Tuesday, 30 July 2013

Where does Rust come from?

Sorry for the long silence, everyone. The weather was really nice here in Britain and I spent a lot of time outside. My friends Tommy and Steve came over and my dad helped us build an awesome treehouse. We pretended to be Aliens who wanted to take over the world from up in our treehouse. Steve even invented a little lift we could use for transporting food and stuff... It was pretty cool!

We also wanted to go on a bike ride through the woods the other day. But when I got out my bike, it was pretty rusty. My parents don't have a lot of money, so they got the bike off one of my cousins when he got a new one last year. It was a very old bike, and when I got it, it already had a few rusty patches. But because we don't have anywhere to put it, I had to keep it outside over the winter (which was really cold and rainy!). And when I got it out for our bike ride the other day, the rust had gotten everywhere...!

There was rust on the chain, on the crank arm, on the handle bars, under the seat and all over the brakes. And when I tried to get it off with the sponge and the old cloth my mom gave me, one of the crossbar clamps came off in my hands and crumbled into a million pieces.

First, I got really upset because I couldn't go on the bike ride with my friends. But then I thought it might be a good idea to find out a little more about rust. Especially because my dad keeps complaining about all the rust on his old VW. He clearly has no idea how to get rid of it properly. So here it goes...

My dad calls rust the 'tin worm', but rust is a chemical reaction and not an animal. When metal rusts, it turns into a compound called 'Iron Oxide'. Iron oxide (Fe2O3) looks a bit like brown and leafy dirt (If you're a real chemistry nerd, you might want to have a look at the whole chemical formula on Chemicalformula.org). The whole process is called 'corrosion' and it happens when metal reacts with water and with oxygen (air). (Check out a few cool experiments with different oxygen levels and rusty steel wool on Physicsinsights.com here.)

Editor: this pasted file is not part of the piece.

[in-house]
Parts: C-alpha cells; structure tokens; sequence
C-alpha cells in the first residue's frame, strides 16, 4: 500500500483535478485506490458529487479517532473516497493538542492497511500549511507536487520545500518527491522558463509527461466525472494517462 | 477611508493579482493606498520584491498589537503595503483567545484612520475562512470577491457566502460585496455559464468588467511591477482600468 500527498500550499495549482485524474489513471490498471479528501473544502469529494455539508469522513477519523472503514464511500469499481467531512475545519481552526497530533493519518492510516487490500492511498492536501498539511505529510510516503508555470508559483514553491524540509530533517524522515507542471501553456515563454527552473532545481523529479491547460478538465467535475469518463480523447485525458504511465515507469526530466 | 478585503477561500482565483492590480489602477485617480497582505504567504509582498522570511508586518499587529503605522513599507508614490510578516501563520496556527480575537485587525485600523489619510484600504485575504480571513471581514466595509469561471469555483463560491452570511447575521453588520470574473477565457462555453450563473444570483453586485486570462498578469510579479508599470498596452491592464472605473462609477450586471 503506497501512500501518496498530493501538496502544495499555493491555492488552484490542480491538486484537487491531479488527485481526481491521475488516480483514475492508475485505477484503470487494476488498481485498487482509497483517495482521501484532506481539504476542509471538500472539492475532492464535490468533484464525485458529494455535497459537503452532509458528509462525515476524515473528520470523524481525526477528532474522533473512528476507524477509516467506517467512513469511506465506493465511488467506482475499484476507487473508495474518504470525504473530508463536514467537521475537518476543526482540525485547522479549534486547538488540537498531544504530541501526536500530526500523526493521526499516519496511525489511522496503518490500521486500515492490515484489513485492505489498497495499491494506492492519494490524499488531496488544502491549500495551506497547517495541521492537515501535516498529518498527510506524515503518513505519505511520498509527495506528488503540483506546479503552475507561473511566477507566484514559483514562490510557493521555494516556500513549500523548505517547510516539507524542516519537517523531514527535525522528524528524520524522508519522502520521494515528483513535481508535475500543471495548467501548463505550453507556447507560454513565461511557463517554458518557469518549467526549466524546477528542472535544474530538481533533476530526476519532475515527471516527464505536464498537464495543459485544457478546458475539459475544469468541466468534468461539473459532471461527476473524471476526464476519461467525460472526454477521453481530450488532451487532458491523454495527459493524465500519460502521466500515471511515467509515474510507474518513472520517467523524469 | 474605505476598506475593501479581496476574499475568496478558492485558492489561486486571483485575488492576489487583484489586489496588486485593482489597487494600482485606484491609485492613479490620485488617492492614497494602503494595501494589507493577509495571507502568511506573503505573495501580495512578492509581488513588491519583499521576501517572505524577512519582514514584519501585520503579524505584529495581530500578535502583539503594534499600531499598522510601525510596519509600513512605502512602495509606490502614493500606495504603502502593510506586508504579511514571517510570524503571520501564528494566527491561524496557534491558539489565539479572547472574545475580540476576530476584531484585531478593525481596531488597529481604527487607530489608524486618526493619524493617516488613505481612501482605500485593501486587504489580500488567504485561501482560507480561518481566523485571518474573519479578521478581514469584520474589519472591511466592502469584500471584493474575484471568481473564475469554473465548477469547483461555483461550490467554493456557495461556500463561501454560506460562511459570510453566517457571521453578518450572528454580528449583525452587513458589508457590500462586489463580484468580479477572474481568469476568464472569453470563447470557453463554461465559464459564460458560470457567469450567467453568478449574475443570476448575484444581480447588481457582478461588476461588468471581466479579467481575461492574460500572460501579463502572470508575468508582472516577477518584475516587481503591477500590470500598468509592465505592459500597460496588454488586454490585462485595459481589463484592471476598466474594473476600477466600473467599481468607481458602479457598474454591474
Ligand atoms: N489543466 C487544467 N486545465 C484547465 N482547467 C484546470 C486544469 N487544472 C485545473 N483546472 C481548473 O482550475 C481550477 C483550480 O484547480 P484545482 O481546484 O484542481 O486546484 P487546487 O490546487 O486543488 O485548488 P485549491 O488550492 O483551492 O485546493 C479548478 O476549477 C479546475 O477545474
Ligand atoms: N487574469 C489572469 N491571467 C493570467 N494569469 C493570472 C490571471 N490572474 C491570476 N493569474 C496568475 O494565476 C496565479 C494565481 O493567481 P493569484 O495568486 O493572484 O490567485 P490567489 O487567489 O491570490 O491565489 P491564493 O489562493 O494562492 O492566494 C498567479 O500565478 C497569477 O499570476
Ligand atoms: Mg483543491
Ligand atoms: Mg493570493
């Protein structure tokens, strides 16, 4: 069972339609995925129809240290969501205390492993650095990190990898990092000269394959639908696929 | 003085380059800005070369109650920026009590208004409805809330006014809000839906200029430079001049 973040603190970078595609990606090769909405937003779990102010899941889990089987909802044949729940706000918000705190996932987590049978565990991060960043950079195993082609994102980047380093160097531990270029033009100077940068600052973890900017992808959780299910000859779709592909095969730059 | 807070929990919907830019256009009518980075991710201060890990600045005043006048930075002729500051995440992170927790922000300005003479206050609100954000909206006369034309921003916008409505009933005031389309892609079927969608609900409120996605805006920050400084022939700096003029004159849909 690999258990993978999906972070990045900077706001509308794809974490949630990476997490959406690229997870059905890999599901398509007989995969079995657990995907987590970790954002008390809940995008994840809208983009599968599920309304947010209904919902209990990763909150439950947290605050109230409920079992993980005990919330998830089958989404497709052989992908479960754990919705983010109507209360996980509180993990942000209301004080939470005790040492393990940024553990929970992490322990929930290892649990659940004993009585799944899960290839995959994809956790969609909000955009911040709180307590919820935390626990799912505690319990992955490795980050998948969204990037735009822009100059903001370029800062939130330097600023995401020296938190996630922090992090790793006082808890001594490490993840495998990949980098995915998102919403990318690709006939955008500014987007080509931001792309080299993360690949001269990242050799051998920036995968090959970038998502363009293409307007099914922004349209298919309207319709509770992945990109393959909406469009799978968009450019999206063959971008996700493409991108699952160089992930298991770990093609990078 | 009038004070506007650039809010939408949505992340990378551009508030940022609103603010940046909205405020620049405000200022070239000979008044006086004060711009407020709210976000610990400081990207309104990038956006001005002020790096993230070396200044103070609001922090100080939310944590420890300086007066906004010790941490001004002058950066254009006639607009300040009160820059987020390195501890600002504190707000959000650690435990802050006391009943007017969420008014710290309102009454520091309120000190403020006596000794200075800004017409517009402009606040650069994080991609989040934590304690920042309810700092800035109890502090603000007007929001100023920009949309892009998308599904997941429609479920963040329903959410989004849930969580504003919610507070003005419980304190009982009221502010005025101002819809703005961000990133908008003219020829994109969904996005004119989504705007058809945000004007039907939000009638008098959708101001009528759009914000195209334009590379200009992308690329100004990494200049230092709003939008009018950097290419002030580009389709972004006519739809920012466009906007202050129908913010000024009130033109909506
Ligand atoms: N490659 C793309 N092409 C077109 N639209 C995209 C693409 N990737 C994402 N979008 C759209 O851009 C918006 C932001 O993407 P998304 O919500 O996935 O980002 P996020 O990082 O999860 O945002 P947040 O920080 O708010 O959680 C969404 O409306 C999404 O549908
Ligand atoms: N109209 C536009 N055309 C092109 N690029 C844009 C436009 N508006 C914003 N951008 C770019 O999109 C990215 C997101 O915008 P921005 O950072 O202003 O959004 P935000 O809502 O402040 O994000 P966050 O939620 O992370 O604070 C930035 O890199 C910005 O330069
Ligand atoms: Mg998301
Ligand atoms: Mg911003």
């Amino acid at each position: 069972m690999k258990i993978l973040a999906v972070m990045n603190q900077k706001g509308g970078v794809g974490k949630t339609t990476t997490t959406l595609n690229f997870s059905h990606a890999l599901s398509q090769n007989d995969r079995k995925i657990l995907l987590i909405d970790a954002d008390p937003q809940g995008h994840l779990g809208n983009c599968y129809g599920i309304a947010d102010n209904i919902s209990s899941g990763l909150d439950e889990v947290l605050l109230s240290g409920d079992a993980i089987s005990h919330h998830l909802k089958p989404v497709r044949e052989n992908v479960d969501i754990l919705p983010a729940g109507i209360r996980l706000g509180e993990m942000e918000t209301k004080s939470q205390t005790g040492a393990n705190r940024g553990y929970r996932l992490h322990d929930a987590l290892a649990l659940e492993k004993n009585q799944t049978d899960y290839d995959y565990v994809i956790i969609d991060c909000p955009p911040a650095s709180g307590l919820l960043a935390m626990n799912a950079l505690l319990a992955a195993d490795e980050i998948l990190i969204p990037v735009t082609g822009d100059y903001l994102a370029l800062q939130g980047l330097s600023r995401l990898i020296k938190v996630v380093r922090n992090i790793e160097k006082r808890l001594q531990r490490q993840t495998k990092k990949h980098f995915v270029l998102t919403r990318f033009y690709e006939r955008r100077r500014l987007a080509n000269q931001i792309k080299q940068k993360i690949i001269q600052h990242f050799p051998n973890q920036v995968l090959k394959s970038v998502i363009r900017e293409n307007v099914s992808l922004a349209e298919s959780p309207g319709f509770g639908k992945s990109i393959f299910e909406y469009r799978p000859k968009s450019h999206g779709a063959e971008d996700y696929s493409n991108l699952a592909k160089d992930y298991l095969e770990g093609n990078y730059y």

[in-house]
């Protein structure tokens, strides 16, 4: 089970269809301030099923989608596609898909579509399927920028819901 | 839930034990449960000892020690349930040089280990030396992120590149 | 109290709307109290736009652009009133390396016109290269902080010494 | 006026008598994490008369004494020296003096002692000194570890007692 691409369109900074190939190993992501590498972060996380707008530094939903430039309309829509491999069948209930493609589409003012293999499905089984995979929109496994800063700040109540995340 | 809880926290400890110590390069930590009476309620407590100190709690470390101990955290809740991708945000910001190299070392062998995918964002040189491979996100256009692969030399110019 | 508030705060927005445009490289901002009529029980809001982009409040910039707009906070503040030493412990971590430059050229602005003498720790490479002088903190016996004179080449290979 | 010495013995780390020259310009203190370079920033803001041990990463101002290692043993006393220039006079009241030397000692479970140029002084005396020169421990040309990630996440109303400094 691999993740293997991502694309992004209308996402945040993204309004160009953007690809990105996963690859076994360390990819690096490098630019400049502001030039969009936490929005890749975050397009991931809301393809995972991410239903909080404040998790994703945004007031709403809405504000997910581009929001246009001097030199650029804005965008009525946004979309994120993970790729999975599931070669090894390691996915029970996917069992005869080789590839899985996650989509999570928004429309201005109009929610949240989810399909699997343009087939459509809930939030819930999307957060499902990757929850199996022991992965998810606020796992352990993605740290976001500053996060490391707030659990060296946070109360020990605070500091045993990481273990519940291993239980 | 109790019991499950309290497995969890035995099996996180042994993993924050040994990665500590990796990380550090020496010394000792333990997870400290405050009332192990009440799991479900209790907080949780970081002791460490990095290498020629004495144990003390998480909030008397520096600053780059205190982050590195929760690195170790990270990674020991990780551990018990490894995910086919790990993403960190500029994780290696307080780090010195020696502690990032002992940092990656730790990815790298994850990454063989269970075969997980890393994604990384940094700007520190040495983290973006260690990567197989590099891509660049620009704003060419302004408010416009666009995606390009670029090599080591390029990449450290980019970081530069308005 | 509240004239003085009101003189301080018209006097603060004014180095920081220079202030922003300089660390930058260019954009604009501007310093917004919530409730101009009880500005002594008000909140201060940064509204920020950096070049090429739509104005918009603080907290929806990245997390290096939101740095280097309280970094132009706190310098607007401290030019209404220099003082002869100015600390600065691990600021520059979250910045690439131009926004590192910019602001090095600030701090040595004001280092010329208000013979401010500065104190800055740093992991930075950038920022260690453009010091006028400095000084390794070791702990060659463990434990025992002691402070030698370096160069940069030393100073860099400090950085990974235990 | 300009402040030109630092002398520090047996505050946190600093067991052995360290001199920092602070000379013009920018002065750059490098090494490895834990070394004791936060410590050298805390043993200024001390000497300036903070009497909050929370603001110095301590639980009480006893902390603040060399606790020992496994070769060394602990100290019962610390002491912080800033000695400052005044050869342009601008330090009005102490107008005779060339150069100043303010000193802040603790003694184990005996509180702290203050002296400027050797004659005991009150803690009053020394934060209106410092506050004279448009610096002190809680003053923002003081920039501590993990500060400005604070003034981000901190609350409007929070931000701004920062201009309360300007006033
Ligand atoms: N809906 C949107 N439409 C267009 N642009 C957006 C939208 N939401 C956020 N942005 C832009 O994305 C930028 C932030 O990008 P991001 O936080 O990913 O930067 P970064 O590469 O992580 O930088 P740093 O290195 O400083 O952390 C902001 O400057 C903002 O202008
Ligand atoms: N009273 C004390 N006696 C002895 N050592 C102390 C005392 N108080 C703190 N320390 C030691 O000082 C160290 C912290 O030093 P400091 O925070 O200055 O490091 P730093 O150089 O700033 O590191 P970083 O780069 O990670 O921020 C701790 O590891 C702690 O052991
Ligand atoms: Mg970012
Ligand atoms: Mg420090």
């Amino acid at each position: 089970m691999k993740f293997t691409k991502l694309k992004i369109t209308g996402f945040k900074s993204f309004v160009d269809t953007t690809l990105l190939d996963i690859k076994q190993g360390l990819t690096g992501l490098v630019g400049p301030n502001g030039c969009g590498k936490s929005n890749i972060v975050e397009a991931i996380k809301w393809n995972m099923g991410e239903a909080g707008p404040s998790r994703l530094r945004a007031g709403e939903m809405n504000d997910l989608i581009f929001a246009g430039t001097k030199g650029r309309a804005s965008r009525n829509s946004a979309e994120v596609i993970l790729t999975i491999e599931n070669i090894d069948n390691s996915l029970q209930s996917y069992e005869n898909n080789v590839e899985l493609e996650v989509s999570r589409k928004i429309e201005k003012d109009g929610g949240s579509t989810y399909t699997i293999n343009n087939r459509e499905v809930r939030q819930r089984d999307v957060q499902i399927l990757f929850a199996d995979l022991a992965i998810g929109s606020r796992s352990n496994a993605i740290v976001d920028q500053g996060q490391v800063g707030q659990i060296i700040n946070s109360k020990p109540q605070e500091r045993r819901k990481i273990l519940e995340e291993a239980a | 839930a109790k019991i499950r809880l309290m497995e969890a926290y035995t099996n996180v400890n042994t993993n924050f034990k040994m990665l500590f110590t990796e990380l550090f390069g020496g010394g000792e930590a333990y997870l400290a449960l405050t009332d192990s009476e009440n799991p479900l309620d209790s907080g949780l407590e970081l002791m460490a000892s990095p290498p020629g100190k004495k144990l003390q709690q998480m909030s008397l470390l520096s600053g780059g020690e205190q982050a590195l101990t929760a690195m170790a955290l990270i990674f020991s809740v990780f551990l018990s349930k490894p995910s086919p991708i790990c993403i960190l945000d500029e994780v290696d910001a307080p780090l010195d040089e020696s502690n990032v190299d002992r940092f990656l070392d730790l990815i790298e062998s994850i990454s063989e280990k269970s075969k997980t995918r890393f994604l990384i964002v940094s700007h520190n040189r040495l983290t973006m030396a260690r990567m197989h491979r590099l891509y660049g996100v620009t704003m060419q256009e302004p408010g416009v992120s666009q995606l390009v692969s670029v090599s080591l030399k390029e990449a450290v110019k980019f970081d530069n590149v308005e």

Rusting is actually pretty cool. It is a full-on electrochemical process. The metal acts as an anode and the water as the electrolyte of the reaction (check out this video on YouTube for an introduction into electrolytes). When the oxygen in the water reacts with the metal, electrons are set in motion - which then flow to the cathode and convert the metal into rust (the metal also expands - which explains the flaky bits). If you're living close to the sea, sea water makes things even worse because it's got a lot of salt in it. (Higher salt levels make for better electrolyte action.)

Because water and air are pretty much everywhere, it turns out that the only way to prevent metal from rusting is to keep it in a vacuum or to coat it with lots of paint or with corrosion inhibitors. You can also 'galvanize' it with a special zinc coating (they do this with cars). But there are some more advanced techniques that can be used for corrosion protection.

On offshore oil platforms, big oil companies use something called Cathodic Protection to keep their steel from rusting. Instead of letting the structure rust, cathodic protection uses a fake bit of metal as a cathode. Once the first layer is fully covered with rust, it can then protect the rest of the metal because it creates a separate electro-chemical cell. This method is also used in storage tanks and home heating systems. But I don't think it will work on my bike or on my dad's VW because I don't think he will want to drive around in a car that's totally covered in rust...

If my parents had more money, I would ask them to buy me a bike with a full aluminum frame. Some people think aluminum can't rust but that's wrong. It does. But when it does, the rust on top looks a lot like the original aluminum because it's grey. It acts as a natural galvanizer and protects the surface from further corrosion.

I think I will have to sand off the rust on my bike and then put some zinc primer (which is a lighter version of cathodic protection) and some paint on it. This is also what my dad should do with his VW. I hope he has one of those masks people use for painting because some of the stuff I found online seems pretty potent. I don't think he should do this alone. He's not very good with technical things and I don't want him to go blind or faint...

The alien picture came from a website called Sodahead.com. The VW picture is from a project I found on TheSamba.com. The oil platform came from a website on rust protection and anti-corrosion paints www.aquasteel.co.uk).